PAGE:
Finally, don’t forget to pick up plenty of twine. You’ll need it once the plants (especially things like tomatoes) start to shoot upwards. It should be rugged and able to withstand wind and rain, so opt for a hardy material like jute. The added benefit is that it’s completely natural.

When you’re done with it, you can throw it on the compost pile, and it will biodegrade. Some gardeners use plastic twine, but it comes with the added work of collecting every piece and disposing of it once you’re through. Jute is a gentle, low maintenance alternative.

Taking the First Steps toward Veggie Perfection

Now, you’re ready to pick your plants and start preparing the beds. First timer growers have a wide variety of easy, trouble-free options. Salad leaves, spring onions, radishes, beetroots, carrots, potatoes, peas, runner beans, onions, and garlic are all surprisingly easy to raise. Here’s some of our produce, and we’re no experts. Once you find a crop that works, stick with it!

Happy Growing!

Disclosure: collaborative guest post.

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11 Comments

  1. November 24, 2017 / 5:40 am

    I just bought my first house last 5 months ago. And now, I’m trying to buy some items and tips for my garden. This will be my first garden :D. Anyways, great post! I love it!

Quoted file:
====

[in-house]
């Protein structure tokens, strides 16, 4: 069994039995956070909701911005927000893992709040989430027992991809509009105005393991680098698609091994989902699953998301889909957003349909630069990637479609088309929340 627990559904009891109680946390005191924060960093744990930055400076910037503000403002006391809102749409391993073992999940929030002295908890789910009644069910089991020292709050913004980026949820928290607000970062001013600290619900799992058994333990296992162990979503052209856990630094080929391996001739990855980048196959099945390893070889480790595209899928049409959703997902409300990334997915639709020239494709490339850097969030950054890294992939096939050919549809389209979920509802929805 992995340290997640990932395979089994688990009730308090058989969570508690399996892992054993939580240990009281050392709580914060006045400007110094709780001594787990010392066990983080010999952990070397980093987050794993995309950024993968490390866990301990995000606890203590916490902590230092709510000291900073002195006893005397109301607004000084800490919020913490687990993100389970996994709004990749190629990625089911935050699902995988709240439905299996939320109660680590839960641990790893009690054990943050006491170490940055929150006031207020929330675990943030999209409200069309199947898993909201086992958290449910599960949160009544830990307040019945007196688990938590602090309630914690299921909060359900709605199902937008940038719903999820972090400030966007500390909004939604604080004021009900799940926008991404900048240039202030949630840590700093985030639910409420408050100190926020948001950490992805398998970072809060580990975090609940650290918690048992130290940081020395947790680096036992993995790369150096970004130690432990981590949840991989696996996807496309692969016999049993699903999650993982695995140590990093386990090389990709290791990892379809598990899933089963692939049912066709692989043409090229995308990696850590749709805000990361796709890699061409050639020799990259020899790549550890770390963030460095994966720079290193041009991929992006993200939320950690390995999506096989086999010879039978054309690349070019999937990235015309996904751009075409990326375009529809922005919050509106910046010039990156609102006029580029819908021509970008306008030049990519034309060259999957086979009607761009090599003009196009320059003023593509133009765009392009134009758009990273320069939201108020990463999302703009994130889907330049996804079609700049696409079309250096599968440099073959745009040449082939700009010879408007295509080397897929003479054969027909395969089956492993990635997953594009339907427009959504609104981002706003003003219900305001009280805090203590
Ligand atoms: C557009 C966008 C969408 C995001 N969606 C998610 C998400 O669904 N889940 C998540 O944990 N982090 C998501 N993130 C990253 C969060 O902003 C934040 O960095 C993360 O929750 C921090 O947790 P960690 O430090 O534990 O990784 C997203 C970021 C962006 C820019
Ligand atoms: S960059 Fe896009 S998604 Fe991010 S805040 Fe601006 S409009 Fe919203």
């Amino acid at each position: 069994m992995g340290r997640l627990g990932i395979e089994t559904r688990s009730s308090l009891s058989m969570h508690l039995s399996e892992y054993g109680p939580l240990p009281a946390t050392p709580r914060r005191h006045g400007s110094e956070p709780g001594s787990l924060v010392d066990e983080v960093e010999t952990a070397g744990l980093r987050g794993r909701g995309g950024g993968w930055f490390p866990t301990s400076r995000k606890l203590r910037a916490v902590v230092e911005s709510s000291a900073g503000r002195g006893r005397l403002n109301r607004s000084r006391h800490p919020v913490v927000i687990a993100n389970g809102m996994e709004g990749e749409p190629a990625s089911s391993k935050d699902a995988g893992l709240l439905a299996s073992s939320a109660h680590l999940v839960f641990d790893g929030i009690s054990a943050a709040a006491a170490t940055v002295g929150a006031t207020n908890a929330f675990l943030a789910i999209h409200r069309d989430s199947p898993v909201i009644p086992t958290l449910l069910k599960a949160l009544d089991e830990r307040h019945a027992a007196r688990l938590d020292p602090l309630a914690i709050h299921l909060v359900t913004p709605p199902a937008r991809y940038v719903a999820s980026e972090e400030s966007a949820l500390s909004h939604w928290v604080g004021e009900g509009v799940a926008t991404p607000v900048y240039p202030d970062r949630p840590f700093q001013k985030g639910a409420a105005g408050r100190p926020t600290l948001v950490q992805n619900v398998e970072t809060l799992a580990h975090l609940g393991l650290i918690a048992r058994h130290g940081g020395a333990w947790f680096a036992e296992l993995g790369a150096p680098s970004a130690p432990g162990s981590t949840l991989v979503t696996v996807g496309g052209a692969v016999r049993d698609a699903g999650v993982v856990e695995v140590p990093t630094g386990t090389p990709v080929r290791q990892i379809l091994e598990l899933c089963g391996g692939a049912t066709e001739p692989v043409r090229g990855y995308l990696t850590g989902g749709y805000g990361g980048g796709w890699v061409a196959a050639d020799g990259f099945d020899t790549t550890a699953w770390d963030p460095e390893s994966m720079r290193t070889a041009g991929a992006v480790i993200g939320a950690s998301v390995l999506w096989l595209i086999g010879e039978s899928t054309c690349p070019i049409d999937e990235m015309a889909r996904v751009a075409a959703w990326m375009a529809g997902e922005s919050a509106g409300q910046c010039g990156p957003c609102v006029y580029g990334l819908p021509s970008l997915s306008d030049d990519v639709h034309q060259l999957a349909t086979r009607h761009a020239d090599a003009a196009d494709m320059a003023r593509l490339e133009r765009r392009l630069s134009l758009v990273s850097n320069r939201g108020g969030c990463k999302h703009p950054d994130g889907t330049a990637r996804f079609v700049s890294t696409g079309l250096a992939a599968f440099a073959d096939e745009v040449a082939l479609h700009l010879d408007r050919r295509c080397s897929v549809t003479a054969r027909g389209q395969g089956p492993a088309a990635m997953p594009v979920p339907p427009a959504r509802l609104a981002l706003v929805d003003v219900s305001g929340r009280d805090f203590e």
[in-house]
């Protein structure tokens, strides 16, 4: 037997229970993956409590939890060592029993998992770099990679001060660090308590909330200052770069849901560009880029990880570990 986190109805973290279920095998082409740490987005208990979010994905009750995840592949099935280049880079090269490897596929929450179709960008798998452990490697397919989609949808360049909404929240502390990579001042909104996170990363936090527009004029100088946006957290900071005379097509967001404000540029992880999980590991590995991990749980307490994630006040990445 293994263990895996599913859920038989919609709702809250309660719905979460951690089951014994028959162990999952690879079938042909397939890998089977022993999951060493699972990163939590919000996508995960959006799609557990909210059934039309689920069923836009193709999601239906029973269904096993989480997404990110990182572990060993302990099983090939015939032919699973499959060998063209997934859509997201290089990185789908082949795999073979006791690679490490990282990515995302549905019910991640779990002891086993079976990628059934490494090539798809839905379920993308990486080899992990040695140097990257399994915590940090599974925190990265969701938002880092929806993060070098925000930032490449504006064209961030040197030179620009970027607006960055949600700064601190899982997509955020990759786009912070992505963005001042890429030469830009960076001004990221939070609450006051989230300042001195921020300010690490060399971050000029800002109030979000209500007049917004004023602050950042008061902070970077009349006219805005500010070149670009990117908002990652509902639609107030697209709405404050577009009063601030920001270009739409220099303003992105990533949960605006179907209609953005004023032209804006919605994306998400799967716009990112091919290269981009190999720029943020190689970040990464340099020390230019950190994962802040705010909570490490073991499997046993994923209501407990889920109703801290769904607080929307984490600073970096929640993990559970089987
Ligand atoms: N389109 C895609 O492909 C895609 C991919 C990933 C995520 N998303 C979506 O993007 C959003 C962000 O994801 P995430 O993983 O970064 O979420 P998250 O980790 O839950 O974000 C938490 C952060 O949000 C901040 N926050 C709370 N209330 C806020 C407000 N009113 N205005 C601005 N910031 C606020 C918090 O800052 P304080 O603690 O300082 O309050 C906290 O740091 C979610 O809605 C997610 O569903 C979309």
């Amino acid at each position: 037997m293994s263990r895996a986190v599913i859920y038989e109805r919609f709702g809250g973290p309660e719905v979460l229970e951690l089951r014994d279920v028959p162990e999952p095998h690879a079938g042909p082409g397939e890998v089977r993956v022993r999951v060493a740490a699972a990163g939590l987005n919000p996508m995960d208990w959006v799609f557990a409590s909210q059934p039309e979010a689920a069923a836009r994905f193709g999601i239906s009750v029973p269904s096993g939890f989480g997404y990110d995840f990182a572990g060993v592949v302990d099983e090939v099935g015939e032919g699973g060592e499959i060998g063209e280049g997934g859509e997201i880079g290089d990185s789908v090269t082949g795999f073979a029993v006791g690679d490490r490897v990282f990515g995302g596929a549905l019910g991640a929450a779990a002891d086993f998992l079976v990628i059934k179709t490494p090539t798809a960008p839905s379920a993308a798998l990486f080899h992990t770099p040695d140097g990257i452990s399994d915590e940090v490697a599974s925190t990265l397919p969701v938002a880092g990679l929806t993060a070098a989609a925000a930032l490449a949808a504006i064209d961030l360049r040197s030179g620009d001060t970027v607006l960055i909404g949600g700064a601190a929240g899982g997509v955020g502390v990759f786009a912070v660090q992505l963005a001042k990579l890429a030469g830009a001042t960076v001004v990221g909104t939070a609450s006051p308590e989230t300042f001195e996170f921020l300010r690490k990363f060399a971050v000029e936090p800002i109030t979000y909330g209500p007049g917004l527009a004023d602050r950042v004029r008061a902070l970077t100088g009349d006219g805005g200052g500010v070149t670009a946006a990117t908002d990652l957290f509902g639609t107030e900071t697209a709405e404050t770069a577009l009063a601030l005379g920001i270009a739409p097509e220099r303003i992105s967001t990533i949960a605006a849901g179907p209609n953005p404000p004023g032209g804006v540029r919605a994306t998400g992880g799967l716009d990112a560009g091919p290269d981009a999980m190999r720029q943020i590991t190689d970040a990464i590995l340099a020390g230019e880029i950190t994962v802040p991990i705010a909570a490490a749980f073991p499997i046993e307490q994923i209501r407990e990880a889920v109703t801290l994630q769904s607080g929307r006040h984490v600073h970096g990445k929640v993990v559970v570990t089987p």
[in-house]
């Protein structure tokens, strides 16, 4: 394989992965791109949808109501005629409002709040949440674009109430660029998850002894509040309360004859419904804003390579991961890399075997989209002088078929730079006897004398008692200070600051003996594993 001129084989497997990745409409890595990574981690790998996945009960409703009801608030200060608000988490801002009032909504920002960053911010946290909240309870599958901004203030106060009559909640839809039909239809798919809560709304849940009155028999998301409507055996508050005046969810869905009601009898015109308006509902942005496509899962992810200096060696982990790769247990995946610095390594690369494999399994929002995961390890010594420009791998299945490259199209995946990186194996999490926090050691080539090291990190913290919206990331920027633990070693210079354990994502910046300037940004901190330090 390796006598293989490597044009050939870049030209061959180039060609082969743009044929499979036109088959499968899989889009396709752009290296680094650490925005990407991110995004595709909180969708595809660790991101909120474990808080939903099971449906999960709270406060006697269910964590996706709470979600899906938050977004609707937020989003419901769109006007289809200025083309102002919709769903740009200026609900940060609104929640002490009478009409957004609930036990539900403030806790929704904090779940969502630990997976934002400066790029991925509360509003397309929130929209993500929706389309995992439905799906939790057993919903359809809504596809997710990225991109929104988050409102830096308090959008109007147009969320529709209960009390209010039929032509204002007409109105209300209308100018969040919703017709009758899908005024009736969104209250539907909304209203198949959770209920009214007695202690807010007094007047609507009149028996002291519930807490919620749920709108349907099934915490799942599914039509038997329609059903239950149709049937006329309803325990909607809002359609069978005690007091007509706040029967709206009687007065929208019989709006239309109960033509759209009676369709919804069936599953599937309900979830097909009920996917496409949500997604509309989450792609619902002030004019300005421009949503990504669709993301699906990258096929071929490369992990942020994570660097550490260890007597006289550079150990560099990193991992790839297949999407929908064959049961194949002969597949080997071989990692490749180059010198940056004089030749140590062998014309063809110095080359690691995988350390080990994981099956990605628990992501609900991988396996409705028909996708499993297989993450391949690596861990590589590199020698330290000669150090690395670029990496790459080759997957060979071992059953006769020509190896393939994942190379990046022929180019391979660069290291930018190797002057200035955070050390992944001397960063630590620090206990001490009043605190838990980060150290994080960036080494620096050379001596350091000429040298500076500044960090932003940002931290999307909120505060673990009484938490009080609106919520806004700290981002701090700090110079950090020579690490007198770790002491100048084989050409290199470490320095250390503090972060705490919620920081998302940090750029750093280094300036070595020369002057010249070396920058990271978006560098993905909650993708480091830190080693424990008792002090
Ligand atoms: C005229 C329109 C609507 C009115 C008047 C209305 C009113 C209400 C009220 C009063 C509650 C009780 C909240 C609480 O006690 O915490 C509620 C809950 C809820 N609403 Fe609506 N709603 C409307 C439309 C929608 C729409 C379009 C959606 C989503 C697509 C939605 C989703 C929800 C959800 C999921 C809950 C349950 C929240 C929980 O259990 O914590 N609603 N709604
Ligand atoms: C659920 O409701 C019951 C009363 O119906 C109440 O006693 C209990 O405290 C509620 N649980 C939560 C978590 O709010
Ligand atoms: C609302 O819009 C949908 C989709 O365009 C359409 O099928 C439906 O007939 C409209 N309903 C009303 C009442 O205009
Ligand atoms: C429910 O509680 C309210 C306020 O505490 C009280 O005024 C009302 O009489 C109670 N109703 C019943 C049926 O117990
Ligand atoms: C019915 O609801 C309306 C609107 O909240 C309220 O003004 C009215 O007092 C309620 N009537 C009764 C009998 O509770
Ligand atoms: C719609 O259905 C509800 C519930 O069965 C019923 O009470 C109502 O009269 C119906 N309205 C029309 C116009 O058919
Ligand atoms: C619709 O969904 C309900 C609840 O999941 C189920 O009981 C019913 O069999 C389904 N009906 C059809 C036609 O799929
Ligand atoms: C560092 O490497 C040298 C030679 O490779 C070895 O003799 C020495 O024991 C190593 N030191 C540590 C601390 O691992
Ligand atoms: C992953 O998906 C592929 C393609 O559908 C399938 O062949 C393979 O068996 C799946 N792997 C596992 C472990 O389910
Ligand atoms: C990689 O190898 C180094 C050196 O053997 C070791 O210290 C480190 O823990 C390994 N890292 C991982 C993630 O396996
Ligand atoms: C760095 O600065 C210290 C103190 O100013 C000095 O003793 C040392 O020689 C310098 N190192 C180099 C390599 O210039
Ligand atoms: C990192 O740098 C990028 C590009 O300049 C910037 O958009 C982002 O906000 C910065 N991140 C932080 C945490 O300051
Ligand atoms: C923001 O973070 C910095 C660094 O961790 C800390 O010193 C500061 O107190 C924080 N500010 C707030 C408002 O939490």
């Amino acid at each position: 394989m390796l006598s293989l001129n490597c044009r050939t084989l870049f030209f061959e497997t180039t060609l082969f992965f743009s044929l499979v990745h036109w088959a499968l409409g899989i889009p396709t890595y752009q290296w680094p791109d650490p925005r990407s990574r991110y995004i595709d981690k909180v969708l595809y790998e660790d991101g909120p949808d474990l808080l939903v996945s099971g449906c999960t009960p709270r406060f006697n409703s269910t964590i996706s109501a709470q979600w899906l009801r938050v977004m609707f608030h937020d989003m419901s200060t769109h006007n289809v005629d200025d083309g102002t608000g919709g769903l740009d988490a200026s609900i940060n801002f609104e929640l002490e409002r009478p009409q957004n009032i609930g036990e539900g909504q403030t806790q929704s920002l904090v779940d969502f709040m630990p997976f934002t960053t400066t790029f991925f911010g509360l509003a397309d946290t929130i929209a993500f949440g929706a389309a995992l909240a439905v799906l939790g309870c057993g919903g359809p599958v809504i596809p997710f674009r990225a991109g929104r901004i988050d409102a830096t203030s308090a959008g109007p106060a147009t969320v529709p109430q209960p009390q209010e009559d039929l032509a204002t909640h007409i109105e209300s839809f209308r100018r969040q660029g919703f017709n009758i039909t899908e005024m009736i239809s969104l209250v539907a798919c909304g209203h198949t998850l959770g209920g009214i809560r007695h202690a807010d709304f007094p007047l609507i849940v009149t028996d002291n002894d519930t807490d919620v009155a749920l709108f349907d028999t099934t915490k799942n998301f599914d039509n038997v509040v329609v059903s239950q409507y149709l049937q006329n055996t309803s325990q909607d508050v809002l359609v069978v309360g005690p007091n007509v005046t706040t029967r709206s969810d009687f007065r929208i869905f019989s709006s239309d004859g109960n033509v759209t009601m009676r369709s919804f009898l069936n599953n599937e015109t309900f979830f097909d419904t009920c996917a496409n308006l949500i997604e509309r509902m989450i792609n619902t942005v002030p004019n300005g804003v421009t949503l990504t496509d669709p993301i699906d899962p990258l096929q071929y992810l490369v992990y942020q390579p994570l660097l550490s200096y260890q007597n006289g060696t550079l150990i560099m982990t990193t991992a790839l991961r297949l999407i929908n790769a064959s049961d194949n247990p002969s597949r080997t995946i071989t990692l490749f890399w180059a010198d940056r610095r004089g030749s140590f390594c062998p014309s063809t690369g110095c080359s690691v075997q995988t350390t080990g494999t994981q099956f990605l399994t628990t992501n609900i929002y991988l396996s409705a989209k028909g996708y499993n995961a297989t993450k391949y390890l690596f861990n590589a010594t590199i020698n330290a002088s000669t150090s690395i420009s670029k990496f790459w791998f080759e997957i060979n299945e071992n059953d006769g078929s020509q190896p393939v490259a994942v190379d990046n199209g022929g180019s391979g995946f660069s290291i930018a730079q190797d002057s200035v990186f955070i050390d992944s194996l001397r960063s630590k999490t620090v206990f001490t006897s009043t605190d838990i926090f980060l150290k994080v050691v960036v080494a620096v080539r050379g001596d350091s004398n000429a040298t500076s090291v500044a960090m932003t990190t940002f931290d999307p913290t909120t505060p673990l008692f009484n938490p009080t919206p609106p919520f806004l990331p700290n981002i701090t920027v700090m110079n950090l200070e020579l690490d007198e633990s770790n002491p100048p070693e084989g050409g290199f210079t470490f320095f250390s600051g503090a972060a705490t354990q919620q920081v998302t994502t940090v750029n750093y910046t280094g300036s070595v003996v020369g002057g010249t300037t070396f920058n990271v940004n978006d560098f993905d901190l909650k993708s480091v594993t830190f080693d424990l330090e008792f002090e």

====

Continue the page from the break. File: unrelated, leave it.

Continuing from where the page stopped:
2. November 28, 2017 / 6:54 am

    Hello Jenny, these are very helpful tips for beginners. I am ready to make my new garden for a new home. Here you have described such a nice points which we should keep in mind while gardening. Keep sharing and thanks.

  3. December 14, 2017 / 11:21 am

    Hello Jenny, you have shared such a nice points who are doing gardening first time . These are very important factors which we should always remember. Thanks for this post.

  4. December 19, 2017 / 8:08 am

    Such an inspiring article! There’s so much you can do to make your garden work for you as this article states. We have yet to decide on setting up the decor for our garden, but I enjoy seeking my finds in flea markets and salvage stores. You get the most unusual and I do grow my plants in tires too!

  5. March 28, 2018 / 11:22 am

    I think this post is absolutely bang on! The grow tunnels have completely changed my food growing for the better. I can grow vegetables during the winter and grow exotics in the summer. Thank you great post.

  6. June 19, 2018 / 6:56 pm

    As a beginner’s garden enthusiast myself, I couldn’t but appreciate these practical tips. The compostable twine is something I just learned about! Lovely, and useful, post.

  7. July 4, 2018 / 9:15 am

    Ah! What a beautiful idea. This is the way our mind desires. We can think a lot of these in our blog as well. Thank you for promoting tips and wonderful inspirations!

  8. July 10, 2018 / 11:53 am

    Great post indeed! Thanks jenny, for sharing all the great info’s. We’re planning to start a garden. Btw, which Ph meter is best for testing the soil? Any idea?

  9. July 24, 2018 / 9:46 am

    Hello Jenny, it’s great to get the kids out in the garden, i have two, 7 and 4 and i like to get them out and burn any extra energy out of them! Great for a good nights sleep. Great post with really good images.
    Richard.

  10. July 31, 2018 / 6:30 am

    landscapes are important to us for many reasons. They are a shared resource for everyone, irrespective of ownership, ability or background. 

  11. October 6, 2018 / 6:54 am

    hey Jenny,

    wow! nice post, I have bought a new house and it has a garden i was looking for some tips that how to take care of that on the initial level, I hope it will be helpful for me.